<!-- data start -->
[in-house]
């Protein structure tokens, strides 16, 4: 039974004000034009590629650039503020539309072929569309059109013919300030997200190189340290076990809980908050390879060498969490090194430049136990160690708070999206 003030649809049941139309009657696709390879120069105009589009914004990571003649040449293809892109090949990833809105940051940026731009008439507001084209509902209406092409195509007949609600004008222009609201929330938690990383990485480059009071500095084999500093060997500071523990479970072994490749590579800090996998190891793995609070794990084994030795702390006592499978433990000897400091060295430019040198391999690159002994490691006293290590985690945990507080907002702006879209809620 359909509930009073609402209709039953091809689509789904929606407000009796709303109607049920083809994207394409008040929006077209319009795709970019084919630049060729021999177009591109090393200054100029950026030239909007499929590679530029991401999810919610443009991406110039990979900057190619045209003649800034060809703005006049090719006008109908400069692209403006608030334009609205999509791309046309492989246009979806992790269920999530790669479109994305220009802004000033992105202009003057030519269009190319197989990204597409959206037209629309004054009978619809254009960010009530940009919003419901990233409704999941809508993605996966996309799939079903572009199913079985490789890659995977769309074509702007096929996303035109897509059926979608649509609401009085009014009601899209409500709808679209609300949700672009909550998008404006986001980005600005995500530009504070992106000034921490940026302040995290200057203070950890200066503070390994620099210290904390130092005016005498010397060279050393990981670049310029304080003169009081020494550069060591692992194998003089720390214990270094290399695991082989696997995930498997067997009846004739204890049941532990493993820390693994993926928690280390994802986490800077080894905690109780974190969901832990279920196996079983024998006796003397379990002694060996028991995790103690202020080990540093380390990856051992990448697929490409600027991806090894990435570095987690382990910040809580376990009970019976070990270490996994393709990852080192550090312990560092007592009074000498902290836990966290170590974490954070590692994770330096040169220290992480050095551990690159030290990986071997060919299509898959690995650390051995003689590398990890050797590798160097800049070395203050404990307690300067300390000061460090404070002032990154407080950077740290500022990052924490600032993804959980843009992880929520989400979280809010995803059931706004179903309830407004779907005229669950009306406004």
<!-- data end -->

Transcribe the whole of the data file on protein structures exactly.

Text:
[in-house]
């Protein structure tokens, strides 16, 4: 039974004000034009590629650039503020539309072929569309059109013919300030997200190189340290076990809980908050390879060498969490090194430049136990160690708070999206 003030649809049941139309009657696709390879120069105009589009914004990571003649040449293809892109090949990833809105940051940026731009008439507001084209509902209406092409195509007949609600004008222009609201929330938690990383990485480059009071500095084999500093060997500071523990479970072994490749590579800090996998190891793995609070794990084994030795702390006592499978433990000897400091060295430019040198391999690159002994490691006293290590985690945990507080907002702006879209809620 359909509930009073609402209709039953091809689509789904929606407000009796709303109607049920083809994207394409008040929006077209319009795709970019084919630049060729021999177009591109090393200054100029950026030239909007499929590679530029991401999810919610443009991406110039990979900057190619045209003649800034060809703005006049090719006008109908400069692209403006608030334009609205999509791309046309492989246009979806992790269920999530790669479109994305220009802004000033992105202009003057030519269009190319197989990204597409959206037209629309004054009978619809254009960010009530940009919003419901990233409704999941809508993605996966996309799939079903572009199913079985490789890659995977769309074509702007096929996303035109897509059926979608649509609401009085009014009601899209409500709808679209609300949700672009909550998008404006986001980005600005995500530009504070992106000034921490940026302040995290200057203070950890200066503070390994620099210290904390130092005016005498010397060279050393990981670049310029304080003169009081020494550069060591692992194998003089720390214990270094290399695991082989696997995930498997067997009846004739204890049941532990493993820390693994993926928690280390994802986490800077080894905690109780974190969901832990279920196996079983024998006796003397379990002694060996028991995790103690202020080990540093380390990856051992990448697929490409600027991806090894990435570095987690382990910040809580376990009970019976070990270490996994393709990852080192550090312990560092007592009074000498902290836990966290170590974490954070590692994770330096040169220290992480050095551990690159030290990986071997060919299509898959690995650390051995003689590398990890050797590798160097800049070395203050404990307690300067300390000061460090404070002032990154407080950077740290500022990052924490600032993804959980843009992880929520989400979280809010995803059931706004179903309830407004779907005229669950009306406004």